Corporate Data Retention Requirements Limited by European Court

    Jan 10, 2017

    European Union (EU) countries cannot enact laws that impose a blanket requirement on companies to retain personal data and make it available to law enforcement authorities, the Court of Justice of the European Union (CJEU) stated in a December 21 ruling. The decision stems from data retention cases referred to the Court from Sweden and the United Kingdom seeking interpretations of Article 15 of the European Privacy Directive regarding the processing of personal data and the protection of privacy in the electronic communications sector.

    According to the court, EU governments can require electronic communications services providers to retain traffic and location data only for specific law enforcement-related purposes.  “The Court states that any national legislation to that effect must be clear and precise and must provide for sufficient guarantees of the protection of data against risks of misuse,” the CJEU said in a press release. “The legislation must indicate in what circumstances and under which conditions a data retention measure may, as a preventive measure, be adopted, thereby ensuring that the scope of that measure is, in practice, actually limited to what is strictly necessary.”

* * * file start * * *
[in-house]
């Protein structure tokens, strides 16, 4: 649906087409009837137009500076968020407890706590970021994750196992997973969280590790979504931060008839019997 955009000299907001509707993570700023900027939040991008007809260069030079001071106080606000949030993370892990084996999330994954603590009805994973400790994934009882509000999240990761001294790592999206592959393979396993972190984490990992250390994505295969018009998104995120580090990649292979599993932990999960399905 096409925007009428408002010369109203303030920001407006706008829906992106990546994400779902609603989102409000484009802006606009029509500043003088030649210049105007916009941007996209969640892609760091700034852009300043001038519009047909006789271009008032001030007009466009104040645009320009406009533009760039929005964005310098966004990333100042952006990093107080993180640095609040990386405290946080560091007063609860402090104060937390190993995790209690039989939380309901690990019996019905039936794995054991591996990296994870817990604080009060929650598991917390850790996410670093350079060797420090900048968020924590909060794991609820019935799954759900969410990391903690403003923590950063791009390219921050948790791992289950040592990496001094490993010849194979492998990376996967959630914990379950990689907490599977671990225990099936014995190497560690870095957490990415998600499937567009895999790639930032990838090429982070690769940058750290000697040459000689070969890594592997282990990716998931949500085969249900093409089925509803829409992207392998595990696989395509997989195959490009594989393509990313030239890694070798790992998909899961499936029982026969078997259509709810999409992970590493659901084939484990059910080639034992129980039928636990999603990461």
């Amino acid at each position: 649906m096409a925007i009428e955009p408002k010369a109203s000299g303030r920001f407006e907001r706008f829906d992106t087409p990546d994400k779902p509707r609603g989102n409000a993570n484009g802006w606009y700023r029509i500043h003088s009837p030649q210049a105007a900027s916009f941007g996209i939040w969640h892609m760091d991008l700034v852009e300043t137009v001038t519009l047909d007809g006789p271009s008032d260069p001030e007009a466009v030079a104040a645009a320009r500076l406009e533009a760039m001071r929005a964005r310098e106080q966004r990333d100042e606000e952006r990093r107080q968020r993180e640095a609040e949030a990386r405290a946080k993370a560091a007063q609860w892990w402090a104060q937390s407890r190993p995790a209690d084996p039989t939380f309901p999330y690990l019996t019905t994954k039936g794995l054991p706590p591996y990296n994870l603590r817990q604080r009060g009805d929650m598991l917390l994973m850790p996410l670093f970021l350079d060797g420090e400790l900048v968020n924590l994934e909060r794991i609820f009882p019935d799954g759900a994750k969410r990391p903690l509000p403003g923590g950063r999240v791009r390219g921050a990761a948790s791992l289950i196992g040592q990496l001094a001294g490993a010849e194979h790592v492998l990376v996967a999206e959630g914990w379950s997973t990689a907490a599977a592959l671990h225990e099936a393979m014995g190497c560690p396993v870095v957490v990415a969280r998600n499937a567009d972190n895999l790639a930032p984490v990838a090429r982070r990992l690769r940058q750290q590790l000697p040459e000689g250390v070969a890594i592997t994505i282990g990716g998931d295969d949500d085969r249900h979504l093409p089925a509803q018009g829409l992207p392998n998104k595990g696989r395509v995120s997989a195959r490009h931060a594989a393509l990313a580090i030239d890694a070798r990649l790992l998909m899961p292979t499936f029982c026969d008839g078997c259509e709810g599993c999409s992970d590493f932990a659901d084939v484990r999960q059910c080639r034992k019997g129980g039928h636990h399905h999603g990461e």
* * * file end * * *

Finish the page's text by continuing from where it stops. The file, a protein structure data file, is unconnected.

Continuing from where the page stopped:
The court also ruled that access to retained data must be subject to prior review by either a court or an independent body, except in cases of urgency. The ruling also has implications for other privacy and data security regimes, such as the EU-U.S. Privacy Shield, because it requires that national legislation make provisions for that data to be retained within the EU.


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